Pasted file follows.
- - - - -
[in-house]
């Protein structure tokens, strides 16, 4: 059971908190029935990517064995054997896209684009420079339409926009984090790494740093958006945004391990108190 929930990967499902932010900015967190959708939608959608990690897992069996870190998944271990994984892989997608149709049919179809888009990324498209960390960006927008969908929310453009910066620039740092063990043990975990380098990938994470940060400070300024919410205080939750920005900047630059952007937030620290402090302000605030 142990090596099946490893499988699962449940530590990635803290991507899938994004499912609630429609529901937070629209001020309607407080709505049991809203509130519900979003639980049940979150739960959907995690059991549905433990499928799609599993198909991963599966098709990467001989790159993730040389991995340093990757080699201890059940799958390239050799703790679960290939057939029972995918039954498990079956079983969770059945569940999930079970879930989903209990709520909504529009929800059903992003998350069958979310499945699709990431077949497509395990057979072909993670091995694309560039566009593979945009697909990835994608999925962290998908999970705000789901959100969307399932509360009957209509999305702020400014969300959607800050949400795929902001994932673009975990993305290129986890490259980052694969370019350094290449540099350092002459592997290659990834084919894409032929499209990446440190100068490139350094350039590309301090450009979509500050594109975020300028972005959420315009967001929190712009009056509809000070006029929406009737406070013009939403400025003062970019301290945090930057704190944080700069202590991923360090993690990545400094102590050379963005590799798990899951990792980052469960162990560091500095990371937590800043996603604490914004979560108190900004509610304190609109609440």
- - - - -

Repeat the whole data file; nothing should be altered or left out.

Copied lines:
[in-house]
């Protein structure tokens, strides 16, 4: 059971908190029935990517064995054997896209684009420079339409926009984090790494740093958006945004391990108190 929930990967499902932010900015967190959708939608959608990690897992069996870190998944271990994984892989997608149709049919179809888009990324498209960390960006927008969908929310453009910066620039740092063990043990975990380098990938994470940060400070300024919410205080939750920005900047630059952007937030620290402090302000605030 142990090596099946490893499988699962449940530590990635803290991507899938994004499912609630429609529901937070629209001020309607407080709505049991809203509130519900979003639980049940979150739960959907995690059991549905433990499928799609599993198909991963599966098709990467001989790159993730040389991995340093990757080699201890059940799958390239050799703790679960290939057939029972995918039954498990079956079983969770059945569940999930079970879930989903209990709520909504529009929800059903992003998350069958979310499945699709990431077949497509395990057979072909993670091995694309560039566009593979945009697909990835994608999925962290998908999970705000789901959100969307399932509360009957209509999305702020400014969300959607800050949400795929902001994932673009975990993305290129986890490259980052694969370019350094290449540099350092002459592997290659990834084919894409032929499209990446440190100068490139350094350039590309301090450009979509500050594109975020300028972005959420315009967001929190712009009056509809000070006029929406009737406070013009939403400025003062970019301290945090930057704190944080700069202590991923360090993690990545400094102590050379963005590799798990899951990792980052469960162990560091500095990371937590800043996603604490914004979560108190900004509610304190609109609440």